Print

Orange to host first regional public hearing

on .

ORANGE will host the first regional public hearing of the Select Committee on Regional Development and Decentralisation

The Chair of the Committee, Dr John McVeigh MP said, “the Committee is looking forward to kicking off our public hearing program in Orange.  This will be the first of a series of public hearings we will hold around the country.  The Committee wants to engage with regional and rural towns about the issues affecting them, and to learn more about best practice for the development of sustainable and engaged regional communities.”

“Orange is a good example of a regional town with a mix of public and private decentralisation, as well as regional development initiatives driven by the local community.  ” Dr McVeigh said. 

 

Public hearing details: 10:00 am to 2:30 pm, Monday, 18 September, Moresby Room, Ex-Services’ Club, 231-243 Anson St, Orange, NSW 

10.00 am: Orange City Council
10.45 am: Regional Development Australia Central West
11.30 am: Centre for Economic and Regional Development
12.15 pm: Lunch
1.00 pm: NSW Department of Primary Industries and NSW Rural Assistance Authority
1.45 pm: Orange Business Chamber
2.30 pm: Close

The hearing will be broadcast live at aph.gov.au/live.

ends

Print

Australian Energy Market Operator to meet committee

on .

THE House Environment and Energy Committee will hear from the Australian Energy Market Operator (AEMO) at a public hearing tomorrow for the inquiry into modernising Australia’s electricity grid.

The Chair of the Committee, Andrew Broad MP, said the Committee was looking forward to hearing from AEMO about measures to ensure the security and reliability of the electricity system, both in the short term and as the system continues to evolve.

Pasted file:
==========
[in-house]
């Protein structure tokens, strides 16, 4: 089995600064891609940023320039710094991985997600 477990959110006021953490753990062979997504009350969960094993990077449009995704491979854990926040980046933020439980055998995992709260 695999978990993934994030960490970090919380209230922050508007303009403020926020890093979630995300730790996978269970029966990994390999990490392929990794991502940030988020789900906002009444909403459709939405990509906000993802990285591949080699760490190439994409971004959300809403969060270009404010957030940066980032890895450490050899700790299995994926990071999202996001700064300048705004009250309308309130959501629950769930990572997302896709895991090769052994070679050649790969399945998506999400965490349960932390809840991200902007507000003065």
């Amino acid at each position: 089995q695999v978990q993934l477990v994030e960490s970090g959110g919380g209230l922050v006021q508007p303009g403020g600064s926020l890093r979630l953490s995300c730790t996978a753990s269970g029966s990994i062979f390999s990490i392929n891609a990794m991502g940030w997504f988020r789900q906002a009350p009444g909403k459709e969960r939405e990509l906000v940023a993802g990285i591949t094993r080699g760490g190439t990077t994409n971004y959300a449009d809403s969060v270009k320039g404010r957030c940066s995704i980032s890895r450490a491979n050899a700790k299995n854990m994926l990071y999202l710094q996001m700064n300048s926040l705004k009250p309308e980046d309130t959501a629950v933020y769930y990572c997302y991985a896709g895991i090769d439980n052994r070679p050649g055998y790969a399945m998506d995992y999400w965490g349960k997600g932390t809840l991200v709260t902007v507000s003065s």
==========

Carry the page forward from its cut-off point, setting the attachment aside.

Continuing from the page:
“As the market operator, AEMO is on the front line of the changes underway in the electricity grid. The Committee is keen to hear from AEMO what measures it thinks will encourage more dispatchable capability on the grid,” Mr Broad said.

The Committee will also hear from the Energy Efficiency Council, which represents stakeholders with experience in energy efficiency and related issues, such as demand management.

The Deputy Chair of the Committee, Mr Pat Conroy MP, said the Committee was looking forward to hearing about the role of demand management in achieving a more reliable and affordable electricity system.

“Demand management is an important consideration for the Committee as it examines how to ensure a responsive modern grid,” Mr Conroy said.

As part of the inquiry, the Committee is encouraging members of the community to share their views on the electricity system via an online questionnaire.

Further information about the inquiry, including submissions from organisations appearing at the hearings, is available on the inquiry website.

 

Public hearing details: 9:45 am to 11:15 am, Thursday, 14 September, Parliament House, Canberra

The hearing will be broadcast live at aph.gov.au/live

ends

Print

APRA to face parliamentary scrutiny

on .

THE House Committee on Economics will scrutinise the Australian Prudential Regulation Authority (APRA), as part of its review of the performance and strengths of Australia’s financial and banking regulator.

The Chair of the committee, David Coleman MP, said ‘the hearing will enable the Committee to scrutinise APRA on its performance and operation, including the adoption of “unquestionably strong” capital benchmarks for the four major banks, and further measures to reinforce sound residential mortgage lending practices.